Transgender individuals look to BW to assert their voice

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Gene Willet's video game class

Ask Tracy Grady about her role at BW, and she'll talk about teaching at the Conservatory of Music. Her eyes will light up as she talks about her students in music theatre and voice performance. But her passion for the arts extends to another community where perfect pitch and vocal projection aren't needed.

The transgender choir is just one of the many programs offered by Baldwin Wallace that serves the needs of the trans community in Northeast Ohio. Along with voice therapy and research, the opportunities make Baldwin Wallace a place of understanding, acceptance and support where individuals can feel comfortable and welcomed.

A clinic within a clinic

Because voice is a societal gender cue, transgender individuals may find voice therapy beneficial. It can increase their confidence and comfort level within social situations and even protect them from violence.

"We want to give them the skills to be their authentic self," said Dr. Amy Vaughn, CCC-SLP, an assistant professor for both the undergraduate communication sciences & disorders major and two-year master of science in speech-language pathology (SLP) program.

Vaughn oversees the transgender voice clinic within the BW Speech Clinic. The clinic provides free therapy services to clients. It also provides outstanding clinical learning experiences for BW students to prepare them for rewarding SLP or audiology careers.

Trans people come to the clinic for different reasons, she explained. Some want to achieve a masculine or feminine communication sound and style. Others do it because they fear discrimination or becoming the victim of harassment or violence. Because insurance policies generally don't cover speech-language therapy to assist with gender affirmation, BW's Speech Clinic is a valuable community resource for a population that can be financially at-risk.


Putting clients first

According to Vaughn, client goals are integral to what they do. "We ask them what they want to achieve. It may involve pitch, tone and vocal things like intonation, inflection and volume. It also might be nonverbal communication, such as facial expressions, posture and gestures," said Vaughn.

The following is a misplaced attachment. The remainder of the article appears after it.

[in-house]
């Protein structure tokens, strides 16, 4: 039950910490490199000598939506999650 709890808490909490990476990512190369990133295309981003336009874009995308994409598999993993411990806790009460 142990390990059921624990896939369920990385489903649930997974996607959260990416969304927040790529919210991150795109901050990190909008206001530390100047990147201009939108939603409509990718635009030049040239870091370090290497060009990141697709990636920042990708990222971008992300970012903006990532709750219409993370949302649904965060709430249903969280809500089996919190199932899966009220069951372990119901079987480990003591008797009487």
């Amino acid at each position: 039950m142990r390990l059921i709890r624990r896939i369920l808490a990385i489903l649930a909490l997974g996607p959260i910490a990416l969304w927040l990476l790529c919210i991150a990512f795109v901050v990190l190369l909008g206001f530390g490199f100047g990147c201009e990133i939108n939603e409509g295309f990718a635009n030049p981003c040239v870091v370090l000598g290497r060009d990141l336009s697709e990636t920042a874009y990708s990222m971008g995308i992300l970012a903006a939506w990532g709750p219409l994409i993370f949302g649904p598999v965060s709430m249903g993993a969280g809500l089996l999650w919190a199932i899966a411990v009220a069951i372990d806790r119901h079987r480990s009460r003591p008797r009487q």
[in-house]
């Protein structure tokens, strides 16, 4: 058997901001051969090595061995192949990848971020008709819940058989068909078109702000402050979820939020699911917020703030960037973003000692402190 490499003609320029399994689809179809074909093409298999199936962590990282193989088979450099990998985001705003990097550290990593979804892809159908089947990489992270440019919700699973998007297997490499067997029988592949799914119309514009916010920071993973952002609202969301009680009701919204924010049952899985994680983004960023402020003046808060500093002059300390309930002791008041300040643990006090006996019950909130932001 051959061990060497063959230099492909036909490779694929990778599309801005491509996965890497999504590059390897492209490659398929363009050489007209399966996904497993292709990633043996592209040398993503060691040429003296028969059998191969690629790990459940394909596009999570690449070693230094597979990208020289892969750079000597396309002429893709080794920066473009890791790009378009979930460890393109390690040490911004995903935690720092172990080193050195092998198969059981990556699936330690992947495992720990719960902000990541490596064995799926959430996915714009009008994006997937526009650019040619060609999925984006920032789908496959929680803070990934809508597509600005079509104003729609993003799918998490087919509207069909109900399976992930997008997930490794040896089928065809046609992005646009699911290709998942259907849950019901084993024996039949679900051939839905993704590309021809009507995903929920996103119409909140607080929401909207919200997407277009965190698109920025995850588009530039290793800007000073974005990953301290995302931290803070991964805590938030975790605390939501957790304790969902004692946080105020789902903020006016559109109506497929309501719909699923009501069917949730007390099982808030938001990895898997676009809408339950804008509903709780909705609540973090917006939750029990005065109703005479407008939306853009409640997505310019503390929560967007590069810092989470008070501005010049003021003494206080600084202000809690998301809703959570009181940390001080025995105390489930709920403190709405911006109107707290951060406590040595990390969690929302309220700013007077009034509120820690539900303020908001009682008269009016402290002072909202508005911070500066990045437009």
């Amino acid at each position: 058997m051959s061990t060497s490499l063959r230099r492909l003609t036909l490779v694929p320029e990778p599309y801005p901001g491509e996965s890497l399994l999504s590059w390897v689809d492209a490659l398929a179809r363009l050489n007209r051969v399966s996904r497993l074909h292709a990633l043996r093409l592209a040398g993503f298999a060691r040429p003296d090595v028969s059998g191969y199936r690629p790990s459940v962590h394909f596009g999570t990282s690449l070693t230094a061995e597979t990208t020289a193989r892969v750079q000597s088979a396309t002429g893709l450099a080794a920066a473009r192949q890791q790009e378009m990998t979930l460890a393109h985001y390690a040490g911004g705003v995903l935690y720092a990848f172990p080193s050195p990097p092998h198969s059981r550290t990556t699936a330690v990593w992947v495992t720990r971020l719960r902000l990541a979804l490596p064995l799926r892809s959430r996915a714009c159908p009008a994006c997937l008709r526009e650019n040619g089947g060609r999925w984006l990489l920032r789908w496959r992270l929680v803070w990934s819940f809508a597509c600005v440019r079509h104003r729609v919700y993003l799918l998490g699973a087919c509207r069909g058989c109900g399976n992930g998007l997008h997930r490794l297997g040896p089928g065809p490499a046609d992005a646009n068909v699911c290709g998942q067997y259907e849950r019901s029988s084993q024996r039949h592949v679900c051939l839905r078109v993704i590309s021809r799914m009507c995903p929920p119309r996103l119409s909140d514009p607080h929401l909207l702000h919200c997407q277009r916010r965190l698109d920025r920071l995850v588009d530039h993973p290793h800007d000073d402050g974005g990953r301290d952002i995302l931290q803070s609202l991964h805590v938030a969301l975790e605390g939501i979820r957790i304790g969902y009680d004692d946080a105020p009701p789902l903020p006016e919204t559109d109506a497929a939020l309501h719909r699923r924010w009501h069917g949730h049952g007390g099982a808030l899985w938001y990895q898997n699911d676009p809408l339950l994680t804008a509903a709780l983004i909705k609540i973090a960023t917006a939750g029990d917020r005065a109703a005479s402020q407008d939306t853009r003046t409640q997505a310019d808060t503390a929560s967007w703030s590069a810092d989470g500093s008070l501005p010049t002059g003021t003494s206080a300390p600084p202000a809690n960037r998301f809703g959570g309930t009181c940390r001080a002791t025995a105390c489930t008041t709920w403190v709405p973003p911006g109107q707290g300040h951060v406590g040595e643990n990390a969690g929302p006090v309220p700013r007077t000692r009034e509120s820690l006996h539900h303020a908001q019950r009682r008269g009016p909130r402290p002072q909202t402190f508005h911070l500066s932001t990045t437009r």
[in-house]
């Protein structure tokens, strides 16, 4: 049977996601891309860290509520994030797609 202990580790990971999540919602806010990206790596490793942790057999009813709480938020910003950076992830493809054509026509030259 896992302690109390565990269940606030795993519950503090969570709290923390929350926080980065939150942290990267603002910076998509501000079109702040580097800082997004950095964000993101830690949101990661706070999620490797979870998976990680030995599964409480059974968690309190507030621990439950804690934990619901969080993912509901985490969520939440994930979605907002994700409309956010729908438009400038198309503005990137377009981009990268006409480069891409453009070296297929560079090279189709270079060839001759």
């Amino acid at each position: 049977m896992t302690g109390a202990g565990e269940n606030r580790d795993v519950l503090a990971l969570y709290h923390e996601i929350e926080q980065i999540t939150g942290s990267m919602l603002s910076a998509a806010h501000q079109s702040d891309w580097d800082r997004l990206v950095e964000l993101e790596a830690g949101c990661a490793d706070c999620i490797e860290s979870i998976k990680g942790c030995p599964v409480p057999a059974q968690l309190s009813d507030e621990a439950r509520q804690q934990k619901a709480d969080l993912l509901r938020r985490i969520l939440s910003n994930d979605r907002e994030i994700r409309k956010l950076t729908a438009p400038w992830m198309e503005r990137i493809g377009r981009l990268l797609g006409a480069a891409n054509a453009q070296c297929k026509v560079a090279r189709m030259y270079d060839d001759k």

Michelle Guzowski is one of 12 clients who attend the clinic. The introspective Clevelander, whose talents range from composing music to bowling four 300-perfect games, reached out to BW's transgender clinic 18 months ago after her initial contact as a member of the transgender choir.

"When I first attended the clinic, I told Amy I didn't really care about the pitch of my voice," acknowledged Guzowski. "But I discovered I DO care.

"Working with the clinic has allowed me to considerably raise the pitch of my voice and use more feminine attributes in the pattern and tone of my speech. I am significantly more comfortable with my speaking and conversational voice," she noted.

Sweet sound of music

In pre-COVID times, members of the Cleveland Transgender Choir, housed in the BW Community Arts School, would gather in person. First, they'd talk — to catch up on the happenings in everyone's life — then they'd unite in voice to transform a song into something magical. Sometimes the result was spectacular. Other times it was a work in progress.

"Our choir is not about vocal abilities. It is about community and making music together. Yes, it's always wonderful when we sound amazing, but that isn't our goal," emphasized Grady.

"Trans singers tend to have challenging experiences in traditional binary gender choirs. The most basic question of 'where should I stand' can be troubling to a trans individual. Also, the vocal range of a singer might not match their gender identity," she added.

"Our choir gives individuals a place to sing in whatever range is comfortable — high or low. Vocally, our choir gives singers a place to explore their voices in a space without judgment. To my knowledge, we are the only trans choir associated with a university in the country," she noted.

Moving forward through research

"I've been doing trans research for many years now," explained Dr. Emilia Lombardi, chair of BW's public health and prevention science department. "Voice is very important to people. But it is an under-researched area."

An interdisciplinary research effort uniting Lombardi and Vaughn is currently examining the voices of trans people and their relationship with discrimination, social support and mental health outcomes. The goal is to better understand the role voice plays in the everyday experiences of transgender people and the effect vocal therapy can have in improving their lives.

"We've collected the data from 80 participants and are currently analyzing it," stated Lombardi. "We hope to use the results to create additional programming that can help trans people get to where they want to be, so they feel confident and comfortable communicating with other people. 

"This is more than how a person sounds or looks while speaking. This is about giving individuals intrinsic fulfillment like self-esteem, joy and a feeling that they can be their authentic self to the world. Many individuals have waited decades for that ability. And it is our honor and pleasure to be part of this life-changing journey with them," she emphasized.

This post originally appeared on BW News & Events March 29, 2021.
Written by Joyce DeGirolamo, Public Information Coordinator.

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